Proof That State-Federal Teamwork Can Pay Off

AS Congress debates the shifting of programs from federal to state control, a model already exists for a federal-state partnership that can help us meet many of these challenges.

Created by Congress on the initiative of the governors of the 13 Appalachian Mountain states, the Appalachian Regional Commission (ARC) has helped to overcome the social and economic isolation of one of the most rural and poverty-stricken areas in our nation. Thirty years after it was created, the commission remains a viable mechanism for improving the effectiveness of federal programs in meeting diverse state needs.

ARC has reduced poverty and unemployment, raised educational attainment, boosted per capita income, and improved the quality of life in the region primarily because it is a program that shares decisionmaking authority. Here is how it works.

Congress appropriates funds to the commission. Then the governors and the federal co-chair, who is appointed by the president and confirmed by the Senate, must agree on the formula for allocating the money. Each state develops plans for investing its allocation and brings these plans to the commission for approval. No money can be spent or program guidelines issued without the agreement of the federal co-chair and a majority of the 13 governors.

The role of the federal official is to make sure each state's programs reflect broader, regional objectives and the policies of the commission embody Congress's interest in achieving national goals.

The governors and the federal co-chair make the final decisions about policies and funding. Each side has a "veto" over program proposals, which encourages consensus and cooperation.

The ARC is an economic development agency. The federal funds it commits to projects represent "seed" money used to attract more investment into the region. This is called leveraging. In its 30-year history, the commission has leveraged more than $8 billion in investments, in addition to the money appropriated to it by Congress.

Because of its broad mandate, ARC funds can be used for an array of locally determined economic development projects, from water and sewer lines and access roads to education and health care. The key requirement is that the projects lead to the creation or retention of private-sector jobs, or that they provide basic services in communities that lack them.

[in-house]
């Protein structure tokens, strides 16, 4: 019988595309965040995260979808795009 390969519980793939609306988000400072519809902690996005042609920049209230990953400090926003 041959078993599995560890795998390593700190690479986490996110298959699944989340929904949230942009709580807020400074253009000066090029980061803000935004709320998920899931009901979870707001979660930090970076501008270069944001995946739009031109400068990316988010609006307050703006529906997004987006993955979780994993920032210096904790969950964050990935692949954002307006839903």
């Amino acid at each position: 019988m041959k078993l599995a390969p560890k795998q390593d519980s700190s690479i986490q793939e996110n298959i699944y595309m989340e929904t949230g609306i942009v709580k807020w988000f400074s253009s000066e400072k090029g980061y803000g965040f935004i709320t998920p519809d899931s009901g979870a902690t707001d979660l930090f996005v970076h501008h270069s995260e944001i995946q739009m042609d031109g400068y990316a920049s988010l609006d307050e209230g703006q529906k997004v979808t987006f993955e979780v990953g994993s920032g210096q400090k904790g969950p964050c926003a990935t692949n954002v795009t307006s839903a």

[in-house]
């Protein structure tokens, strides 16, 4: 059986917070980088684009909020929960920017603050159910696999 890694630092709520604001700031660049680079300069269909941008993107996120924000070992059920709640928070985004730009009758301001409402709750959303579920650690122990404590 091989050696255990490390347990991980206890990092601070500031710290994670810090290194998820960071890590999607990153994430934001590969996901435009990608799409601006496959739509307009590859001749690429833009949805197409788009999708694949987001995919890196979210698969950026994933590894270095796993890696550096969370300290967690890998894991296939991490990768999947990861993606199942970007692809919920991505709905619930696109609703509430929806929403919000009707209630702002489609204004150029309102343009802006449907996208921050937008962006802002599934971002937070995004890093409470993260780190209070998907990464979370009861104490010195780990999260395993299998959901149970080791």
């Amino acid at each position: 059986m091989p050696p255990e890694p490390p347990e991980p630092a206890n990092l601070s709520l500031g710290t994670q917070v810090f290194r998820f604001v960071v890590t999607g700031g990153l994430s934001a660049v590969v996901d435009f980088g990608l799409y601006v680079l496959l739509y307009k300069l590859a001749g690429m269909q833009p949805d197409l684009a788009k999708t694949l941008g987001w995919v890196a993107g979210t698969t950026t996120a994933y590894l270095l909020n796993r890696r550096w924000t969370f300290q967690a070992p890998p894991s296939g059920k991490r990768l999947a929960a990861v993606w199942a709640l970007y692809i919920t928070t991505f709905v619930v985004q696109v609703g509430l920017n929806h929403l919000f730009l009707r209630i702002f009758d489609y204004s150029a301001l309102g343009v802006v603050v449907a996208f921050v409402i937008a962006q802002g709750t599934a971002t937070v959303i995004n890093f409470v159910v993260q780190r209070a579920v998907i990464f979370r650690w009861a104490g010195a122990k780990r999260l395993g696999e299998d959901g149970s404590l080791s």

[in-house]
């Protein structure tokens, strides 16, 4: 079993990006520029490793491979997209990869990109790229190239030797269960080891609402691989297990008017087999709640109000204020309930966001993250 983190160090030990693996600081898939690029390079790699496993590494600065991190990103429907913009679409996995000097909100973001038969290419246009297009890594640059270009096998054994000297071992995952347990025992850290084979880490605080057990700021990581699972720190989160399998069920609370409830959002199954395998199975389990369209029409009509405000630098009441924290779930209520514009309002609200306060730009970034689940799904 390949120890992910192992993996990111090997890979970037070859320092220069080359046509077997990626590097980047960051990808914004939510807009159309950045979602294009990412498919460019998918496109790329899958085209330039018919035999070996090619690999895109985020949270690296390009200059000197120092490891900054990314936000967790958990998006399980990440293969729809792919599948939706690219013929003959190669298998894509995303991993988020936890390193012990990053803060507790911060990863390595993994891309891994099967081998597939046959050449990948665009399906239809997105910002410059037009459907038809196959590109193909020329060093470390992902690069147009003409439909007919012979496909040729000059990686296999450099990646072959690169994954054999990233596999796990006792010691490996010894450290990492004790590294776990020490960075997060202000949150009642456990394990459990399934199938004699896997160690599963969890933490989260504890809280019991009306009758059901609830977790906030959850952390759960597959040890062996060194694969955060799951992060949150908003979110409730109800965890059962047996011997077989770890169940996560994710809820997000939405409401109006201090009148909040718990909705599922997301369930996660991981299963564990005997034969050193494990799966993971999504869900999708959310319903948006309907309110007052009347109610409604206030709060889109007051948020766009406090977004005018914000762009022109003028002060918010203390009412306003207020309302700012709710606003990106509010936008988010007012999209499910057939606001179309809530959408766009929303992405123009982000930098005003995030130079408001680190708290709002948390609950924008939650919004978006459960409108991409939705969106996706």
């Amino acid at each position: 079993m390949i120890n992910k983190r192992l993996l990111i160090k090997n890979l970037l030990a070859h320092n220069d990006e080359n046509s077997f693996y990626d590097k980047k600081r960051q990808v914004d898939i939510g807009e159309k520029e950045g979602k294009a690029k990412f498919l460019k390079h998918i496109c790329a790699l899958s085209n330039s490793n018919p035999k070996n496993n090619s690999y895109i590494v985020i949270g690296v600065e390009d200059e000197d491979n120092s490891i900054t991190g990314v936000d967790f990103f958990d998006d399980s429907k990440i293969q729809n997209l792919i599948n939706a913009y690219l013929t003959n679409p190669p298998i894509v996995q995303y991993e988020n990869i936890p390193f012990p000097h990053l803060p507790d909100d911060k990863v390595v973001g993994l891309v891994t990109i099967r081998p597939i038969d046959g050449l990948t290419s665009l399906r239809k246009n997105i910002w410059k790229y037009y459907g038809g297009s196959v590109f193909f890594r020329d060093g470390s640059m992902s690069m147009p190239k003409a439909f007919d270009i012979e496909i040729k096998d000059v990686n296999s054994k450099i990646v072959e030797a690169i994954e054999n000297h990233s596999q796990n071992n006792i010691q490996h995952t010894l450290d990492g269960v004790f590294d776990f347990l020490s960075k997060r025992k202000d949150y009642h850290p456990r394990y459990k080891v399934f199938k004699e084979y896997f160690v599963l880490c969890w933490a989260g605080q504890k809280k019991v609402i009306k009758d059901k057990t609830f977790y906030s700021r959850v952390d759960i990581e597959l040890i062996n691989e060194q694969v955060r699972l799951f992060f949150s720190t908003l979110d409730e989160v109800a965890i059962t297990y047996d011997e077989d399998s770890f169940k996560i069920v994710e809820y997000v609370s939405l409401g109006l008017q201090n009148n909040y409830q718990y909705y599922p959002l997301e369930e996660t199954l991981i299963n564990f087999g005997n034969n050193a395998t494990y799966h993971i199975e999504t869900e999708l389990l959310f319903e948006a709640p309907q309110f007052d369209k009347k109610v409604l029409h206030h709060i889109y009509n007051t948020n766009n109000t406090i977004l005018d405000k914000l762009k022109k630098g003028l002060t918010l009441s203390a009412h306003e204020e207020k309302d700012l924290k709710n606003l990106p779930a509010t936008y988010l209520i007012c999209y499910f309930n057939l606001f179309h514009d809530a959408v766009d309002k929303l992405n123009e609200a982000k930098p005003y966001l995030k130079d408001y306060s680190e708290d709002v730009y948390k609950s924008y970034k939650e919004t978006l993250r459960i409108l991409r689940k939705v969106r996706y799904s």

In Summerville, Ga., where no new jobs had been created since 1955, ARC was asked to help bring water and sewers to a city-owned industrial park. ARC provided a grant of $150,000, which led to a private investment of nearly $6 million and the creation of more than 200 new jobs in an industry that recycles plastic bottles into carpet.

In Cullman County, Ala., ARC made it possible for Wallace State Community College to construct an allied health building to house medical and dental training programs vital to relieving health manpower shortages in rural northern Alabama.

These stories can be repeated throughout Appalachia. ARC dollars seed a local initiative; the community carries it forward. Whether a water system or a health care clinic, virtually every ARC project is based on locally determined needs.

The early priorities of ARC's governors were to improve vocational education and health care. Today, a network of 700 vocational and technical education facilities graduates some 500,000 students each year. The availability of primary health care within 30 minutes of virtually every resident in Appalachia has reduced the infant mortality rate by two-thirds and attracted 5,000 physicians to the area. These improvements testify to the success of the ARC partnership model.

A recent study funded by the national Science Foundation also offers evidence of ARC's impact. The study matched counties outside of Appalachia with each ARC county and followed their respective progress from 1969 to 1991. The counties benefiting from the ARC investment grew 48 percent faster in personal income and earnings, 5 percent faster in population, and 17 percent faster in per capita income.

In addition to programmatic gains, there are significant cost savings from the ARC partnership model. Administrative expenses, shared equally by the federal government and the 13 states, run under 3 percent of the total appropriation. It is hard to find a program at any level of government that matches this achievement.

That is why the Commission has enjoyed widespread, bipartisan support in Congress. That is why every governor who has served an Appalachian state in the past 30 years agrees with Lamar Alexander, former Tennessee governor, who declared, "The ARC structure does a better job of the new federalism than almost any other structure I know about." That is why some people have said that if ARC did not already exist, the new leadership in Congress would invent it.

Despite this progress, the most rural and isolated parts of the region continue to experience severe economic distress. We must finish the job. Moreover, we and our fellow governors believe that we should look to the ARC model as an effective way to structure other federal programs.

As we pare back government, we need skilled surgeons. We must create a system that works more efficiently, effectively, and responsively. The history of the partnership of the Appalachian Regional Commission provides valuable lessons for meeting this challenge.

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